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Let every faction bloom

John Patrick Diggins

6 March 1997
For Love of Country: Debating the Limits of Patriotism 
edited by Joshua Cohen.
Beacon, 154 pp., $15, August 1996, 0 8070 4313 3
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For Love of Country: An Essay on Patriotism and Nationalism 
by Maurizio Viroli.
Oxford, 214 pp., £22.50, September 1995, 0 19 827952 3
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Bonds of Affection: Americans Define Their Patriotism 
edited by John Bodnar.
Princeton, 352 pp., £45, September 1996, 0 691 04397 3
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Buring the Flag: The Great 1989-90 American Flag Desecration Controversy 
by Robert Justin Goldstein.
Kent State, 453 pp., $39, July 1996, 0 87338 526 8
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... and John Reed regarded themselves as nationalistic liberators willing to draw on the country’s intellectual traditions. Eastman defined himself as an ‘American lyrical socialist – a child of WaltWhitman reared by Karl Marx’. But with America’s entry into the war, the same thinkers saw an outbreak of ‘blind tribal instincts’ among intellectual leaders no less than among the masses ...
6 September 1984
Hazlitt: The Mind of a Critic 
by David Bromwich.
Oxford, 450 pp., £19.50, March 1984, 0 19 503343 4
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William Godwin: Philosopher, Novelist, Revolutionary 
by Peter Marshall.
Yale, 496 pp., £14.95, June 1984, 0 521 24386 6
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Burke, Paine, Godwin and the Revolution Controversy 
edited by Marilyn Butler.
Cambridge, 280 pp., £25, June 1984, 0 521 24386 6
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... Hazlitt is sometimes rather like WaltWhitman, democratic, containing multitudes, yet happy with solitary self-communion. In a pleasant essay called ‘A Sun-Bath – Nakedness’, Whitman remarks: ‘Here I realise the meaning of that old fellow who said he was seldom less alone than when alone. Never before did I get so close to Nature ...’ Who was the old fellow? It might have ...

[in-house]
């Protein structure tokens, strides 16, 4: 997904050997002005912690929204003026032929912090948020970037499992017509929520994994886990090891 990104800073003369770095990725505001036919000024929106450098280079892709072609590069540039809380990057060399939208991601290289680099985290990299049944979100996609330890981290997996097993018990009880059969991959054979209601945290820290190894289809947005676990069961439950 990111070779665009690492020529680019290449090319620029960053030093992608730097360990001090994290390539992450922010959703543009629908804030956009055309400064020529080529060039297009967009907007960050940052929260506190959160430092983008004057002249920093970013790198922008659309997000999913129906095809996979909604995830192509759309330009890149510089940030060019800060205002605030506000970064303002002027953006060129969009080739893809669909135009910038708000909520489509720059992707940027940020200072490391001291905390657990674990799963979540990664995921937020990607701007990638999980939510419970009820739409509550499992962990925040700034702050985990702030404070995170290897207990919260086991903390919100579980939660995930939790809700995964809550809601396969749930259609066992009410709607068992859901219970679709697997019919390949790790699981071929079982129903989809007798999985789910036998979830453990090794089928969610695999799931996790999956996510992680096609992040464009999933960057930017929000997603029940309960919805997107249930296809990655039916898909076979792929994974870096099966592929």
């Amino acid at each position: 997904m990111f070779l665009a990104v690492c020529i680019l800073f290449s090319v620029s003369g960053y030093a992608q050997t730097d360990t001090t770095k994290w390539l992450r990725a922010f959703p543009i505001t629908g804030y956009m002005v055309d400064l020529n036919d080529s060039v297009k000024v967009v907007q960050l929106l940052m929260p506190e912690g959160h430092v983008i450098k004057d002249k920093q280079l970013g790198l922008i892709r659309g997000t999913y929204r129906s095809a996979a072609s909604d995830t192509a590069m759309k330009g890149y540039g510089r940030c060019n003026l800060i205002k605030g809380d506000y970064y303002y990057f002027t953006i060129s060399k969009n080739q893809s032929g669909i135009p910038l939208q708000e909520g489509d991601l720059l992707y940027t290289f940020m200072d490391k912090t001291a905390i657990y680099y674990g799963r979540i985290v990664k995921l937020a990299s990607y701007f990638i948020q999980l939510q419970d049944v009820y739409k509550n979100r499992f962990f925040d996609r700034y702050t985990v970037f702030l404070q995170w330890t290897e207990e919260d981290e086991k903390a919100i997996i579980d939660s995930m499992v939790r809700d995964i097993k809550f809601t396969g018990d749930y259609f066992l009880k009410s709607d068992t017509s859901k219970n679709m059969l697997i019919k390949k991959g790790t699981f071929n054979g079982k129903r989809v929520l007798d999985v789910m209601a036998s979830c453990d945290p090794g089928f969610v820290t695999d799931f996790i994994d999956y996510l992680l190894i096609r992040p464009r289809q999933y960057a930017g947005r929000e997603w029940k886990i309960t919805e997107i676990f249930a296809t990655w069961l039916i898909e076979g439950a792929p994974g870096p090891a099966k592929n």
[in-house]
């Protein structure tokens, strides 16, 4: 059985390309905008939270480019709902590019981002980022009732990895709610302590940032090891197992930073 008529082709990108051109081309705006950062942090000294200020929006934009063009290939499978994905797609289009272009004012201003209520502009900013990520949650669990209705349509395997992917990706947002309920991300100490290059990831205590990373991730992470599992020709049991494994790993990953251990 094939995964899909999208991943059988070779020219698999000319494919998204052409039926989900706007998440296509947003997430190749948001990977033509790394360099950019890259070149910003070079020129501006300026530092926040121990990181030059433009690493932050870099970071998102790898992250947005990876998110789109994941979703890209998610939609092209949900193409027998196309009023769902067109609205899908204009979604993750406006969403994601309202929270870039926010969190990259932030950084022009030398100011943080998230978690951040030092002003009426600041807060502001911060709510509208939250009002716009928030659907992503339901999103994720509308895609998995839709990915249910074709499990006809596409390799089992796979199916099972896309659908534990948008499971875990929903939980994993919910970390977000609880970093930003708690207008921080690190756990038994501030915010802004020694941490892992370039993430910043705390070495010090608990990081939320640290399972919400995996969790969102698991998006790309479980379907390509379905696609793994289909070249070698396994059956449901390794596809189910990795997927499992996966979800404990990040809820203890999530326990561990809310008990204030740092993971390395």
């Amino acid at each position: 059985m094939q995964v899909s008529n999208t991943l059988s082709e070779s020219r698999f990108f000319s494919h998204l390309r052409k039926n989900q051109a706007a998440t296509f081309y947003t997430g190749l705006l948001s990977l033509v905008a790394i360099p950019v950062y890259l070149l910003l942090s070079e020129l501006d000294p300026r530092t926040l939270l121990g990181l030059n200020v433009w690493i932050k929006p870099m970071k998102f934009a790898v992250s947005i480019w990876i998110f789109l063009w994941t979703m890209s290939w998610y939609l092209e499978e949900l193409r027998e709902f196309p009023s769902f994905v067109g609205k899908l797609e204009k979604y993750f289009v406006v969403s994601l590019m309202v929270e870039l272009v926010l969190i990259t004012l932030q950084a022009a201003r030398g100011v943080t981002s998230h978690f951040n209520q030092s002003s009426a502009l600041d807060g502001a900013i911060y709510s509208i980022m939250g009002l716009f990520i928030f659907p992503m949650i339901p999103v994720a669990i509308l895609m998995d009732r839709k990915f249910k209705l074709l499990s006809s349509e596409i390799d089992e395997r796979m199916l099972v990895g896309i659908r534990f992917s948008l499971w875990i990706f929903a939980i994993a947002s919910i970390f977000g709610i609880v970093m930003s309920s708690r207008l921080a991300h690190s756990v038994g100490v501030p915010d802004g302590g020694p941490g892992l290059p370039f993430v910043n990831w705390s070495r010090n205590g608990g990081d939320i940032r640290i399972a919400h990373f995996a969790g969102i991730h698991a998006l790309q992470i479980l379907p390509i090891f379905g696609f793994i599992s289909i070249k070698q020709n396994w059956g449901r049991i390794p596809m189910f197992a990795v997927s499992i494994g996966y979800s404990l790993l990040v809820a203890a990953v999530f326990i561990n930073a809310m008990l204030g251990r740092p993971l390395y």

The Makers

David Harsent

19 September 1996
... sat at my shoulder throughout one bookblind summer foxing me utterly, and took, one by one, like a circle closing a circle, people I should have loved but wouldn’t, leaving me no way back, and took WaltWhitman and Raymond Chandler and Laurence Sterne, who hitch-hiked with me through France and Italy and down to Greece, the four of us with our toes at the utter brink of a strip of dual carriageway a ...
22 May 1986
The past is a foreign country 
by David Lowenthal.
Cambridge, 489 pp., £27.50, November 1985, 0 521 22415 2
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... the door’. The past opens escape routes from the uncertainty and anxiety, the fragility and evanescence, of the present. Not surprisingly, for an author who has for long been afflicted with what WaltWhitman called ‘the disease of historic nostalgia’, the first part of this book – wanting the past – claims the most space. Nostalgia provides the opening theme. But nostalgia is rarely ...
9 March 2006
Seven Lies 
by James Lasdun.
Cape, 199 pp., £14.99, February 2006, 0 224 07592 6
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... seeing a volume of foreign poetry in translation in the basement. So he finds it, copies out a German version of the first lines of Song of Myself, and treats the salon to a garbled reworking of WaltWhitman. No one spots the fraud. ‘The evening was considered a triumph,’ he explains, ‘and for the next period of my life I devoted most of my energies to maintaining the façade of “poet ...
17 July 1980
Imagining America 
by Peter Conrad.
Routledge, 319 pp., £7.50, May 1980, 0 7100 0370 6
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... As a characteristic example, he asserts that, in Lawrence’s essay ‘Pan in America’, ‘Pan escapes from Wordsworth’s tame lakeland to America where, Lawrence announces, he is reincarnated as WaltWhitman. The lustful goat-god becomes the tutelary spirit of American transcendentalism, and is renamed “the Oversoul, the Allness of everything”. In America, Lawrence declares, “Pan is still ...

So this is how it works

Elaine Blair: Ben Lerner

19 February 2015
10:04 
by Ben Lerner.
Granta, 244 pp., £14.99, January 2015, 978 1 84708 891 8
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... short story into a novel – Ben leaves the complications behind for a prestigious five-week writer’s residency in Marfa, Texas. He brings only one book with him, his Library of America edition of Whitman’s collected writing, because he’s going to be teaching a course on Whitman the following semester. The choice is fateful. He spends his days sleeping and his nights reading Whitman’s Specimen ...